Oh, the details that clutter my mind when I lie there at night and let them take over.
Eventually I will get up out of bed because I can't stand it anymore. I brew a pot of coffee, settle in to a comfy chair and reach for my knitting. As my fingers and my brain begin to relax, find a rhythm, and work as one, the anxiety subsides, the fear dissipates, and I am reminded of why I want to do this. The feel of the yarn and needles in my hands is all the reminder I need.
It's not about any of the endless details that will always need taking care of and tended to...I know what needs to be done, or, I will figure it out. In days past, I could put things together in no time. In fact, it has always been sheer joy seeing my name in print on a business card, and I couldn't wait to get it there. It made everything seem so official, like this venture was really happening.
No, those tasks and 'to dos' are not the problem. The problem is I haven't put my intentions out there. I haven't committed. The little voice that keeps me up at night (in reality it is very big and loud) is trying to tell me to embrace my choice to do this...focus, simplify, and work at it every day.
It will come.
I guarantee my family members who have ventured out into that 'on your own' world before me had some of the same thoughts and fears (or maybe they didn't?). I also guarantee they didn't stay in that place for long if they were afraid. They got up and moved and did and tried...and worked, worked, worked.
My biggest fear is success. Why? Because I have big shoes to fill. Always have. The expectations are high, BUT they are mostly self-imposed.
I read somewhere recently that "Courage is not the absence of fear, but rather the judgment that something else is more important than fear."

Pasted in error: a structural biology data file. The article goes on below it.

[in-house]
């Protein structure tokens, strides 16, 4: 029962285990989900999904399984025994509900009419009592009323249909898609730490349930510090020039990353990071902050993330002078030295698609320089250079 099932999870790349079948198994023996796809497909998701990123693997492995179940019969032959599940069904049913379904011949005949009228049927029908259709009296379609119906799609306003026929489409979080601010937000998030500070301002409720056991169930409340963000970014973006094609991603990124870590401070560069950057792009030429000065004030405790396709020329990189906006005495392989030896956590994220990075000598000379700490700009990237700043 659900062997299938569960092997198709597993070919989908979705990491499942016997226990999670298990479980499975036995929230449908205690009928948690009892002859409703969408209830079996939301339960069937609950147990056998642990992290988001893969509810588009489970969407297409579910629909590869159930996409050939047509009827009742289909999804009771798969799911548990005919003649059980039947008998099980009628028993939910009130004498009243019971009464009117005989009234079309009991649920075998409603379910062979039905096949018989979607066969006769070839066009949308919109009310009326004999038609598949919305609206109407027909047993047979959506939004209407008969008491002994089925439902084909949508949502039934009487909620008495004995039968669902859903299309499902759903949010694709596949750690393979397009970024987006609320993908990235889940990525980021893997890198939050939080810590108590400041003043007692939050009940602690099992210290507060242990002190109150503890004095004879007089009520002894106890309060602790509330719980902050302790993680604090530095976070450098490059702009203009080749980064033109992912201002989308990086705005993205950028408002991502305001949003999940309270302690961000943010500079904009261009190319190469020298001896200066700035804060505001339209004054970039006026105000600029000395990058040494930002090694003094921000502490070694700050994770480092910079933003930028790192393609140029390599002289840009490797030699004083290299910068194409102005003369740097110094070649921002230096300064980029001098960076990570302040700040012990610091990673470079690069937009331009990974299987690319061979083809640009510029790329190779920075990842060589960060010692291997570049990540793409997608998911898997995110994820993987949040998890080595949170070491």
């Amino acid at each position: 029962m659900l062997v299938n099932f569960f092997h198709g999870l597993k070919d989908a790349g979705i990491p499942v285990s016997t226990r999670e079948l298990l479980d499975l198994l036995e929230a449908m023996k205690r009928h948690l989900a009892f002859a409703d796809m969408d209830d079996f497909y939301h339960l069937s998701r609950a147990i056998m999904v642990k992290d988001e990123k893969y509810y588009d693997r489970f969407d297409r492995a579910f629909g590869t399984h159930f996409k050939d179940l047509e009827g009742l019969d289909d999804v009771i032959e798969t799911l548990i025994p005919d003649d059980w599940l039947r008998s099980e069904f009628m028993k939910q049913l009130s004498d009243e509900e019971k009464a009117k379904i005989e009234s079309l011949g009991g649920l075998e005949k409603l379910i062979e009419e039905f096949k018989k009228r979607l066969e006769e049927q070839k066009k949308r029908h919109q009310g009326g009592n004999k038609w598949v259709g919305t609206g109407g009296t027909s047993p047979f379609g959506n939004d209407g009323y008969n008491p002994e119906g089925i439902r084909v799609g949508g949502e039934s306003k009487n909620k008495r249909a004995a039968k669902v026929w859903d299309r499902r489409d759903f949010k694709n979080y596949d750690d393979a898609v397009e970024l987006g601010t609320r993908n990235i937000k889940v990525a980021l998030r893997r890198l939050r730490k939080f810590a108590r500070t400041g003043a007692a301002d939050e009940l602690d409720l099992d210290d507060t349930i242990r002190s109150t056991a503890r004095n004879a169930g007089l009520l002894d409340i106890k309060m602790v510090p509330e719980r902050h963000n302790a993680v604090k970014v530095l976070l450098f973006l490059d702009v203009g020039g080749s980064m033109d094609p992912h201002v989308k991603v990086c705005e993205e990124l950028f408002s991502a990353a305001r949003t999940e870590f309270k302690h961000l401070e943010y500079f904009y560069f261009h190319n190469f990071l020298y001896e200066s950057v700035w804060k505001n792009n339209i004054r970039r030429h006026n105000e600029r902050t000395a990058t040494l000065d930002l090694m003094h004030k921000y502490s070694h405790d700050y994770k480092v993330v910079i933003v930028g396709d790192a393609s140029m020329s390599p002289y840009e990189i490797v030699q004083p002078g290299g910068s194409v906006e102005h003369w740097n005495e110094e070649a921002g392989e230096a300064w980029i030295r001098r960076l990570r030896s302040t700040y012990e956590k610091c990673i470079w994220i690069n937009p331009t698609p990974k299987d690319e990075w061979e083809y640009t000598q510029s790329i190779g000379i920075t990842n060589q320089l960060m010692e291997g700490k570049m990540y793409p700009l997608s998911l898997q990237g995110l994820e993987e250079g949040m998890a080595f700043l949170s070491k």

I think I found that 'something else'.
There are so many knitters, designers, instructors, and fiber artists out there. Where will I rank among them? Is that even important to ask?
Do I really have something unique to contribute? Have I built this all up too much without the talent and drive to back it up?
I don't know...but I want to find out.
I am on the edge of realizing some of my deepest dreams and desires, if I can stay centered and trust my gut. No matter how dramatic this may sound, I feel like I have been moving towards this my whole life. That's why I haven't been able to rush into it. That's why I haven't been able to just 'throw' a plan together and go for it. It all feels too important to rush and take for granted.
I want to be present for every moment so I can look back in 40 years and remember the day I recommitted to my choice to live my life consciously, to take another risk.
It's a reasonable expectation...a little pain to help me grow. I can handle it. I want to grow.
Until next time...let's all "...behave like free spirits
in the presence of fate..."